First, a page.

Released in March 1998, StarCraft was more than just “World of Warcraft in space.” The game added a new twist to a real-time strategy formula while leading a revolution in multiplayer gaming. Set in the 25th century, StarCraft’s campaign follows the Terrans, humans who have been exiled from Earth, as they colonize the far reaches of the Milky Way galaxy. StarCraft utilized Blizzard’s online service Battle.net, one of the first online services to connect players across different multiplayer titles. In addition to the ability to chat with other players and join a multiplayer game, a ladder-ranking system allowed players to see how they stacked up in comparison to their opponents. StarCraft’s nations each have vastly different abilities and strengths, requiring players to develop unique strategies depending on their chosen group and their opponents’ selections. Different techniques emerged as players gained experience battling online. Millions were able to watch players compete, with South Korea even broadcasting games on cable networks. The game’s popularity in South Korea led to the launch of the Korea e-Sports Association in 2000 to officially sanction and organize tournaments.
StarCraft became the largest esports title of its time, bringing the real-time strategy genre to new heights and giving rise to professional esports of today. If you’ve spent any significant time watching video gamers play Fortnite on Twitch (or if you own merchandise supporting Team Liquid or Cloud9), you have StarCraft to thank for that.
Where in the World Is Carmen Sandiego? (1985)
The final inductee of the 2021 class is personally my favorite game in the entire World Video Game Hall of Fame. It’s one of the first computer games that I recall playing in an elementary school classroom (and this one didn’t kill off my family members with cholera or dysentery!).
Gumshoes first began pursuing this particular master thief in the 1985 release of Brøderbund’s Where in the World Is Carmen Sandiego? Developed as a game with a menu-driven interface (replacing the standard text-driven applications of early 1980s computer games), Carmen Sandiego evolved into an educational game that made learning geography fun for millions of school-aged students. First released on 5¼” floppy disk for play on graphic-enabled personal computers such as the Apple II, Carmen Sandiego introduced new audiences to celebrated world landmarks, exotic countries, and punny henchmen. Players, working their way up the ranks as agents of the ACME Detective Agency, hunted down crooks employed by V.I.L.E., an international group of thieves led by the mysterious Carmen Sandiego, who have stolen famous creations from around the globe. The player works one case at a time, beginning a game by first traveling to the country where a robbery has occurred and receiving hints about the thief’s next destination. There is a limited amount of in-game time to travel, collect clues, and eventually arrest the thief. When only one suspect remains, an arrest warrant is issued, and the correct criminal may be apprehended at the final destination. (Case closed!) After solving enough assignments, the player becomes eligible for promotion within the ACME agency and earns the chance to capture Carmen Sandiego herself.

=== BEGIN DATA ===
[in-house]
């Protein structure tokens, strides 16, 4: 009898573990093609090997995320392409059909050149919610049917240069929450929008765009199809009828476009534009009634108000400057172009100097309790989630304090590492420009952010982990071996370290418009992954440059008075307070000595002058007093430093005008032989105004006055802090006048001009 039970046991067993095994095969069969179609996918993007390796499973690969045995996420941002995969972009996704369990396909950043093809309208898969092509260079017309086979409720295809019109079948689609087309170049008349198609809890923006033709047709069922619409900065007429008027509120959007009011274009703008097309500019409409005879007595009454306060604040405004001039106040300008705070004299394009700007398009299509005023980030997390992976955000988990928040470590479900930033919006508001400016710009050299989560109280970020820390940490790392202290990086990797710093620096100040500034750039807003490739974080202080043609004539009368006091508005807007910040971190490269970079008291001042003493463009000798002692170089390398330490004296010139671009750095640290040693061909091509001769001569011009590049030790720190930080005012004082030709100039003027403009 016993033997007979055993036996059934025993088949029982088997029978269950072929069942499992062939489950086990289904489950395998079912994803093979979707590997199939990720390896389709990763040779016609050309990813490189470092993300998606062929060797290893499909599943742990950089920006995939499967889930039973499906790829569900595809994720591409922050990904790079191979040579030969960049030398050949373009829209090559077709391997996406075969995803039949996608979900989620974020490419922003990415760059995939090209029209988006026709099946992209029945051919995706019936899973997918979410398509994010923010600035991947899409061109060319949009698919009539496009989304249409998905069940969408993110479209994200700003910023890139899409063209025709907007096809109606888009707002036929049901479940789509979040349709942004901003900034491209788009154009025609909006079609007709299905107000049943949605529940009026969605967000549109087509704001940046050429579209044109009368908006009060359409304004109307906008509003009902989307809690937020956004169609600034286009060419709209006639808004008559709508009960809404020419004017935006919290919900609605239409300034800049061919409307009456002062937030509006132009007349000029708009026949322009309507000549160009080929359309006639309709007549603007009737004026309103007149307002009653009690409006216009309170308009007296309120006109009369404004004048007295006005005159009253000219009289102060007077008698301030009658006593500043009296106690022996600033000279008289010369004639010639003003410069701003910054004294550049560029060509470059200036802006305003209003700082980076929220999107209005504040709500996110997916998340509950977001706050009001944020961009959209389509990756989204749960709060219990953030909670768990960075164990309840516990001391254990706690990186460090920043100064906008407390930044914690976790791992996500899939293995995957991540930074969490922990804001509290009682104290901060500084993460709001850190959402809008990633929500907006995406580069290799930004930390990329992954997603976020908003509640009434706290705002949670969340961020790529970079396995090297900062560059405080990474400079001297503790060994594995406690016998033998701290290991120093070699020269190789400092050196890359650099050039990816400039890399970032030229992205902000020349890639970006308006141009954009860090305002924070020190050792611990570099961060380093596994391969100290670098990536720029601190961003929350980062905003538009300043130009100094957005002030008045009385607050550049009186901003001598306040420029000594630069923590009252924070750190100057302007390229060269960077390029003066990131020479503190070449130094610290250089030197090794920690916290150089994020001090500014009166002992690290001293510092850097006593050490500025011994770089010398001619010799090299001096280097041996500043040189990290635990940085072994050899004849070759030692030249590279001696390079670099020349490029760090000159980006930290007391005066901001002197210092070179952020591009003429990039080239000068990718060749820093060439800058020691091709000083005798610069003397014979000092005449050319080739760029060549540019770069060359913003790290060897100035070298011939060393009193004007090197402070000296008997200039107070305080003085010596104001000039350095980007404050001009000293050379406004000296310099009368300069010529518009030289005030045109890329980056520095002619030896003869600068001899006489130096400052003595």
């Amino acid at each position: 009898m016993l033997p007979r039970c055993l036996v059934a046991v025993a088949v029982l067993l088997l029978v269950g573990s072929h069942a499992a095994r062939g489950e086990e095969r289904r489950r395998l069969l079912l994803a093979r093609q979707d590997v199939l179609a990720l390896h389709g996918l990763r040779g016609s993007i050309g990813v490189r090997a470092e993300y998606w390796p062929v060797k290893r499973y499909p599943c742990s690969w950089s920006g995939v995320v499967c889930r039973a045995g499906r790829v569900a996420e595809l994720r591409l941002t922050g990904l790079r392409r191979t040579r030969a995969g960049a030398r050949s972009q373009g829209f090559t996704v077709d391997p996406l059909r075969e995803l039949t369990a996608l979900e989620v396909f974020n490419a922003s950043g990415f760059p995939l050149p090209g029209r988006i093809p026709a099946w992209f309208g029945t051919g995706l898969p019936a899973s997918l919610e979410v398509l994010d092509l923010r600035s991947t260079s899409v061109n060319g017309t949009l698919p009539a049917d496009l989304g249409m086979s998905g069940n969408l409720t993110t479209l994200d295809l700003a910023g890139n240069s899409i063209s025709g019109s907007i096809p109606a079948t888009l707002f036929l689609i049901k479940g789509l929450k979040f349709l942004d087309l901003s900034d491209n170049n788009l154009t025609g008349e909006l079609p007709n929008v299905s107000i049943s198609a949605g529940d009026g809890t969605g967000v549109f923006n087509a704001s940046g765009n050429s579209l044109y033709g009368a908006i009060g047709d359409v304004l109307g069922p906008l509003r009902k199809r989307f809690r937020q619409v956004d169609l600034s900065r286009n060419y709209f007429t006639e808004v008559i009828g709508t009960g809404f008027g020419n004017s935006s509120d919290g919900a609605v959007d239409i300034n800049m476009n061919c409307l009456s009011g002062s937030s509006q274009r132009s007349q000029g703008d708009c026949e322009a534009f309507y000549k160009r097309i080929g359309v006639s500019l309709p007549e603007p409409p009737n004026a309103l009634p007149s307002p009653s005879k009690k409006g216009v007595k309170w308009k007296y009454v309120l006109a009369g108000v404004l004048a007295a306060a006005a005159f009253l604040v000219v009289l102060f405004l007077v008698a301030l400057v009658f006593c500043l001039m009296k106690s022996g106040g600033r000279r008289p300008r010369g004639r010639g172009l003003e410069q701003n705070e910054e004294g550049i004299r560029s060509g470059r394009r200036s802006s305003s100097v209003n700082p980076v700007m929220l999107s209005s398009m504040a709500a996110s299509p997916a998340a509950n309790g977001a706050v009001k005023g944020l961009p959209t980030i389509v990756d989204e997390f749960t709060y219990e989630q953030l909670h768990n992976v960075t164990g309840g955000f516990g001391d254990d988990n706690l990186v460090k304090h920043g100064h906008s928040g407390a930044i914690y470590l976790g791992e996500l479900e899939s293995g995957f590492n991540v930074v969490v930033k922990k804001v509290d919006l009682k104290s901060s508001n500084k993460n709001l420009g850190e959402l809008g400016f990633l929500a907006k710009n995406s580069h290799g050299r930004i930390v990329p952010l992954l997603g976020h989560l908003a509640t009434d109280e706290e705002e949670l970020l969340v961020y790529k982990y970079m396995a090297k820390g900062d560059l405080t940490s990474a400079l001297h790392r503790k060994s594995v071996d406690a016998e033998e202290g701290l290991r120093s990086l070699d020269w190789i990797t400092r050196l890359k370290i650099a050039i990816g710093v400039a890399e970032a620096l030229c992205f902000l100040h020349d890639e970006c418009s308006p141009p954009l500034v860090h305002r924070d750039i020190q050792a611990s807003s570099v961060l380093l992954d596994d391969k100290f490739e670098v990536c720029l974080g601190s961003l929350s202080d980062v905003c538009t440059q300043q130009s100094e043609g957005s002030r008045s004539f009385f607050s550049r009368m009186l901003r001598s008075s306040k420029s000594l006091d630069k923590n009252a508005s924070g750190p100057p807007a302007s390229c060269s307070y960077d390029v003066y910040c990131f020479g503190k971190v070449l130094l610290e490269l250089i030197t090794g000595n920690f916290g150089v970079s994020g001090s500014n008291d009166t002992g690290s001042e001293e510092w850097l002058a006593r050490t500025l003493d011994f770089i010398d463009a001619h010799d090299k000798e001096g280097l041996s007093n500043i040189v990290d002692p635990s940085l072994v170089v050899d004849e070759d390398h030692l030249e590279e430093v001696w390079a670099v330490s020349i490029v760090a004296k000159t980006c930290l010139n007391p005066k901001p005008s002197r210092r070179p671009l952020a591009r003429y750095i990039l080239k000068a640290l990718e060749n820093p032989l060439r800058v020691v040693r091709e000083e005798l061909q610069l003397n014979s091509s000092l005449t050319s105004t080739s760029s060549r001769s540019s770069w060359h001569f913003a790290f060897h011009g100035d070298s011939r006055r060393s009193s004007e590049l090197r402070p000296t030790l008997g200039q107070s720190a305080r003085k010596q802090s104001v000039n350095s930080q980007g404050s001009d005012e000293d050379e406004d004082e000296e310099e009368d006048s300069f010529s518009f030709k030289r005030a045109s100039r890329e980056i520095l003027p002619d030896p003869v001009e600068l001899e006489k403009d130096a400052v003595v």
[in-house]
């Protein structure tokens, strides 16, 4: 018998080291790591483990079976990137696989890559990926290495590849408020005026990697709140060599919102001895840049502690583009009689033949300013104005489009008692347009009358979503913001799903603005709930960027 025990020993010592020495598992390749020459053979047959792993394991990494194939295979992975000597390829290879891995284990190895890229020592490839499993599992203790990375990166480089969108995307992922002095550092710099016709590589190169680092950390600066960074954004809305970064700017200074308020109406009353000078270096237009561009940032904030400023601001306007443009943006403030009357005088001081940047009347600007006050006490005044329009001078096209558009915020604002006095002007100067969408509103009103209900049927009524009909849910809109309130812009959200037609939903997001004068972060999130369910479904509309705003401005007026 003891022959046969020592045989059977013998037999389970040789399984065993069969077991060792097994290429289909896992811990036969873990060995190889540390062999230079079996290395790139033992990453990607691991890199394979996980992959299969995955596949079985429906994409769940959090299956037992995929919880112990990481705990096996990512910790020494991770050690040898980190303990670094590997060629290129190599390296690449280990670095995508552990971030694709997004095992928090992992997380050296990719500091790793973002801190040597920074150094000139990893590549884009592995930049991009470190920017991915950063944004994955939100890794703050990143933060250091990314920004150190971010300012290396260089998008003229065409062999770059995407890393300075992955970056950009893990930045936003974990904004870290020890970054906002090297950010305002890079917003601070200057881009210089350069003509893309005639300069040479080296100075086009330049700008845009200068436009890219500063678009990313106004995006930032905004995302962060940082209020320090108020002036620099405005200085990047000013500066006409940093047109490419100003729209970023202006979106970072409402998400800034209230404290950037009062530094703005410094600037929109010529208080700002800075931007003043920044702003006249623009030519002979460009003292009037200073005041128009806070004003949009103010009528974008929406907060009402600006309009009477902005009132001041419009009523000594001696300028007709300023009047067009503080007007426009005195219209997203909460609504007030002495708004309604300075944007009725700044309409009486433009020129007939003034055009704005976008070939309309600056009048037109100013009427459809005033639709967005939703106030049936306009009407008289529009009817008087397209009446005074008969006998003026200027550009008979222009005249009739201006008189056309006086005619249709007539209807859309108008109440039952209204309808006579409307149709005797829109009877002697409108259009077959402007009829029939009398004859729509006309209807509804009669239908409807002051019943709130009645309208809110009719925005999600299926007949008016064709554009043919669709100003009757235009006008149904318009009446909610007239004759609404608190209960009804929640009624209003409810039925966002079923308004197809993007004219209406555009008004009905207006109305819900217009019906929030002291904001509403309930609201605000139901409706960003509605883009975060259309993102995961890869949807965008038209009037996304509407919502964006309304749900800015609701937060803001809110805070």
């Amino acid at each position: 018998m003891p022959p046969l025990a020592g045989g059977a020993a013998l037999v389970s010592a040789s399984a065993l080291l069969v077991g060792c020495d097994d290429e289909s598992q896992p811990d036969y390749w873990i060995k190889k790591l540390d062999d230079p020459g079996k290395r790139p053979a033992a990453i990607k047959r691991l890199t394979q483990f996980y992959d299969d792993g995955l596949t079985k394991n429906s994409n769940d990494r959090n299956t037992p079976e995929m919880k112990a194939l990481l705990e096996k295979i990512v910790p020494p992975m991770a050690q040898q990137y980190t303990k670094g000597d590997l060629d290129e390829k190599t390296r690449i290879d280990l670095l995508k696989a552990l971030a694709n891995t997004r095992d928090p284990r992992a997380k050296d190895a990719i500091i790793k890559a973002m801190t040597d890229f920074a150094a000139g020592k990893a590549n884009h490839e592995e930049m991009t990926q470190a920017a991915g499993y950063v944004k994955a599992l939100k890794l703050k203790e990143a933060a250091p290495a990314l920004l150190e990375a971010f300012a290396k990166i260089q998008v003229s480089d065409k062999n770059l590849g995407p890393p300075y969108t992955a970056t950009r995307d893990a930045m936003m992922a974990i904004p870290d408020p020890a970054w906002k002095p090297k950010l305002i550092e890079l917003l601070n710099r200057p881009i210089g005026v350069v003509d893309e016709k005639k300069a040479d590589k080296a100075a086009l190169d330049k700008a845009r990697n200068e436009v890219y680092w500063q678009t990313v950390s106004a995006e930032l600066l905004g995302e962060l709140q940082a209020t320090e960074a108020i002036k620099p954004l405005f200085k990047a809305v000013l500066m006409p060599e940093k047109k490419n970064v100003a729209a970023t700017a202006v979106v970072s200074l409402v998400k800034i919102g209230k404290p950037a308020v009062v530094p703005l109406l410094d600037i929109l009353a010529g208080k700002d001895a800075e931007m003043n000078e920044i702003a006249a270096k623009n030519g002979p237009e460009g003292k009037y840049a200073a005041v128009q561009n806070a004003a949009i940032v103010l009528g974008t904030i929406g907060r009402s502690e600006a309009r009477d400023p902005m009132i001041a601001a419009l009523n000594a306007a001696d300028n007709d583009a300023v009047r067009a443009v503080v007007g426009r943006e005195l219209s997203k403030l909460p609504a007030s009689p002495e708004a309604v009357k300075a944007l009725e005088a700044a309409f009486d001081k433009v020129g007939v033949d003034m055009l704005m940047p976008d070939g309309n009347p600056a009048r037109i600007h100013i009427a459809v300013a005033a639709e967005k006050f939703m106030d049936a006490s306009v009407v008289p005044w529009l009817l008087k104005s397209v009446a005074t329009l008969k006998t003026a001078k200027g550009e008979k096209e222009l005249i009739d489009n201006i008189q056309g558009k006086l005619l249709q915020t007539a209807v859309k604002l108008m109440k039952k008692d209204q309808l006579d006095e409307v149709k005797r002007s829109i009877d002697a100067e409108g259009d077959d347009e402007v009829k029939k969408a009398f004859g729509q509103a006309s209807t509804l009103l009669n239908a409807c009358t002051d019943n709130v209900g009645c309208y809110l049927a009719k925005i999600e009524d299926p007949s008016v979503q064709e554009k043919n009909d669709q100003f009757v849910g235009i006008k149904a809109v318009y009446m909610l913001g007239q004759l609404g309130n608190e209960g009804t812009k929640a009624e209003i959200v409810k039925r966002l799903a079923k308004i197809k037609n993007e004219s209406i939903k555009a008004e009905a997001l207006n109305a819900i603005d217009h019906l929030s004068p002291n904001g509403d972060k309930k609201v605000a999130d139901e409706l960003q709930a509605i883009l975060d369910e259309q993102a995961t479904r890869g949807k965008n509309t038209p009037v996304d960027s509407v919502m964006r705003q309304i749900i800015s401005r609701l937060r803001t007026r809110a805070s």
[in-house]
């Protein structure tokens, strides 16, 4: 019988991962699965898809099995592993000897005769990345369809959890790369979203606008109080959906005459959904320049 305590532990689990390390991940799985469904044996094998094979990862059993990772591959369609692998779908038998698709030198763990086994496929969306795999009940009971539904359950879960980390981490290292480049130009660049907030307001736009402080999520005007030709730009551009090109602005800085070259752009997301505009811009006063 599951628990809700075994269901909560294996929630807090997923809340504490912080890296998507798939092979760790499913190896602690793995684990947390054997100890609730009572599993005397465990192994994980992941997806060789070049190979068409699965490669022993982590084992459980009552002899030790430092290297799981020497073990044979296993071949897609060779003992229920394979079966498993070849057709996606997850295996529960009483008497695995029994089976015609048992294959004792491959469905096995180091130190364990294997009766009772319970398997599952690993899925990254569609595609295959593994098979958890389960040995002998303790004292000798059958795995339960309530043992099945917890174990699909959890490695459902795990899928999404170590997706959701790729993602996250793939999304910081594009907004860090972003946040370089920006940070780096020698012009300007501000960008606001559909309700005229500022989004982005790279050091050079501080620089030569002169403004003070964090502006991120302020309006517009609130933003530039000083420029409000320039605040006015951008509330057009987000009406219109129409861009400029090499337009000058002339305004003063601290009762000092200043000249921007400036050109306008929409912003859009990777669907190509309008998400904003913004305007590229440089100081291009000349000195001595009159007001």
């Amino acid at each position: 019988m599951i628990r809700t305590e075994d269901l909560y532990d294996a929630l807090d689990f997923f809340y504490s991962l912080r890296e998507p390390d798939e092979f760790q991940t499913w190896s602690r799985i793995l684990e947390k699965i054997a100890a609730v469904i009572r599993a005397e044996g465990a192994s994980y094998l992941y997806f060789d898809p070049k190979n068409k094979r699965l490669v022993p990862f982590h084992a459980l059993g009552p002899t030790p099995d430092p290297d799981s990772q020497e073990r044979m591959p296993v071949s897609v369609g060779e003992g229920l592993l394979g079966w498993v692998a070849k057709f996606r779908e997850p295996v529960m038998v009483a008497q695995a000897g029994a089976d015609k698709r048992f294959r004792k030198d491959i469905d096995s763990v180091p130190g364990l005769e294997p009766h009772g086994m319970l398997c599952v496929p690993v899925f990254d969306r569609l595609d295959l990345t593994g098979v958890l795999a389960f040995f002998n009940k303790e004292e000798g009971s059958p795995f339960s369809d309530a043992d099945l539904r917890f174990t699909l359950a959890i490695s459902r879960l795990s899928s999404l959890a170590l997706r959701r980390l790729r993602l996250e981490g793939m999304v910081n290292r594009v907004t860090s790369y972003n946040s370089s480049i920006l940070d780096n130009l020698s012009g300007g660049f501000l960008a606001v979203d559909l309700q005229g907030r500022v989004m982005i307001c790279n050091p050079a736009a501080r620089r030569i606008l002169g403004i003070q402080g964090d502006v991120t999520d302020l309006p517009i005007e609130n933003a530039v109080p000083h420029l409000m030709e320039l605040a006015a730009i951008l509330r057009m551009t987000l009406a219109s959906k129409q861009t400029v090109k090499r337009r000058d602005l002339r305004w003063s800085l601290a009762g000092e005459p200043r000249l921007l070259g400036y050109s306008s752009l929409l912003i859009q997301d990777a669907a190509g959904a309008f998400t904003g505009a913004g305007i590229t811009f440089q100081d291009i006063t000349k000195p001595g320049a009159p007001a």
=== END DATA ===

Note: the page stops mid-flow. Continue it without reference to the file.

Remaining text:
Where in the World Is Carmen Sandiego? is one of the best-selling edutainment games in history. It made learning world geography fun for millions of students and spawned a successful media franchise which endures more than three decades later. I credit the game’s spin-off children’s television game show (and its interminably catchy a capella theme song) with my lifelong obsession of getting rewarded for remembering trivia facts—whether at a family game night, pub quiz, or, well, on adult’s television game shows. Do I watch the animated Netflix series even though it’s rated TV-Y7? Sure do. Have I played the Google Earth tie-in game starring Carmen Sandiego? Yessir. (And could I still sing you the PBS show’s theme song? Absolutely; do it, Rockapella.) The Carmen Sandiego series sneakily combines learning with gameplay, spotlights unique locations all around the globe, and gives you the satisfaction of neatly solving cases in a reasonable timeframe. The lady in red now finds herself celebrated as a member of the World Video Game Hall of Fame—and hopefully, she doesn’t try to steal it!
Article by Julia Novakovic, Archivist, Brian Sutton-Smith Library and Archives of Play at The Strong.